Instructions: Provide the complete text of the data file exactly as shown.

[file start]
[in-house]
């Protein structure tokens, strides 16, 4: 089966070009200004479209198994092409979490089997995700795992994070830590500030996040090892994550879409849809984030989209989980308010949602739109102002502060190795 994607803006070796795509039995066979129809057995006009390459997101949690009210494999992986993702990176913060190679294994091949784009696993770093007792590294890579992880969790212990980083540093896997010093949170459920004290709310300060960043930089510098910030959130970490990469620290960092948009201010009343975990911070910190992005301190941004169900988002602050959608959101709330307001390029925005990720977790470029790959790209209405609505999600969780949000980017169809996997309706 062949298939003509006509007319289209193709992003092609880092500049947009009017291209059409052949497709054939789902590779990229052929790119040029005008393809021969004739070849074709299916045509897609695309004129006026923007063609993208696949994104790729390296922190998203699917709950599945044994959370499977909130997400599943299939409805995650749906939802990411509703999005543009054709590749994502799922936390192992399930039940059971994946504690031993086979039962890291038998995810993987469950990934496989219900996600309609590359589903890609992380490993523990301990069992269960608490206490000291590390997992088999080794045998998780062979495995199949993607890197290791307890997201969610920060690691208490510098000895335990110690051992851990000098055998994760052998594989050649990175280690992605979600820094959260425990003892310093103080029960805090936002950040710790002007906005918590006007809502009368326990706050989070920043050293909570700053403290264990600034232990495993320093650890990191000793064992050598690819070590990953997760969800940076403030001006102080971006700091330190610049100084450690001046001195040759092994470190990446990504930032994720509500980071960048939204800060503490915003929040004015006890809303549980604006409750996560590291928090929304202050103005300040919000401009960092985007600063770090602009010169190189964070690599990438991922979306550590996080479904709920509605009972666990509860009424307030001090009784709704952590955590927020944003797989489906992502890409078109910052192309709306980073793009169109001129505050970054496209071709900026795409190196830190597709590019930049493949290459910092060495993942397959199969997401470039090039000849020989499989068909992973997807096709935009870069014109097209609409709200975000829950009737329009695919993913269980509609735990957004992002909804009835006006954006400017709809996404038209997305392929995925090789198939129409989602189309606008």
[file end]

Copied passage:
[in-house]
């Protein structure tokens, strides 16, 4: 089966070009200004479209198994092409979490089997995700795992994070830590500030996040090892994550879409849809984030989209989980308010949602739109102002502060190795 994607803006070796795509039995066979129809057995006009390459997101949690009210494999992986993702990176913060190679294994091949784009696993770093007792590294890579992880969790212990980083540093896997010093949170459920004290709310300060960043930089510098910030959130970490990469620290960092948009201010009343975990911070910190992005301190941004169900988002602050959608959101709330307001390029925005990720977790470029790959790209209405609505999600969780949000980017169809996997309706 062949298939003509006509007319289209193709992003092609880092500049947009009017291209059409052949497709054939789902590779990229052929790119040029005008393809021969004739070849074709299916045509897609695309004129006026923007063609993208696949994104790729390296922190998203699917709950599945044994959370499977909130997400599943299939409805995650749906939802990411509703999005543009054709590749994502799922936390192992399930039940059971994946504690031993086979039962890291038998995810993987469950990934496989219900996600309609590359589903890609992380490993523990301990069992269960608490206490000291590390997992088999080794045998998780062979495995199949993607890197290791307890997201969610920060690691208490510098000895335990110690051992851990000098055998994760052998594989050649990175280690992605979600820094959260425990003892310093103080029960805090936002950040710790002007906005918590006007809502009368326990706050989070920043050293909570700053403290264990600034232990495993320093650890990191000793064992050598690819070590990953997760969800940076403030001006102080971006700091330190610049100084450690001046001195040759092994470190990446990504930032994720509500980071960048939204800060503490915003929040004015006890809303549980604006409750996560590291928090929304202050103005300040919000401009960092985007600063770090602009010169190189964070690599990438991922979306550590996080479904709920509605009972666990509860009424307030001090009784709704952590955590927020944003797989489906992502890409078109910052192309709306980073793009169109001129505050970054496209071709900026795409190196830190597709590019930049493949290459910092060495993942397959199969997401470039090039000849020989499989068909992973997807096709935009870069014109097209609409709200975000829950009737329009695919993913269980509609735990957004992002909804009835006006954006400017709809996404038209997305392929995925090789198939129409989602189309606008």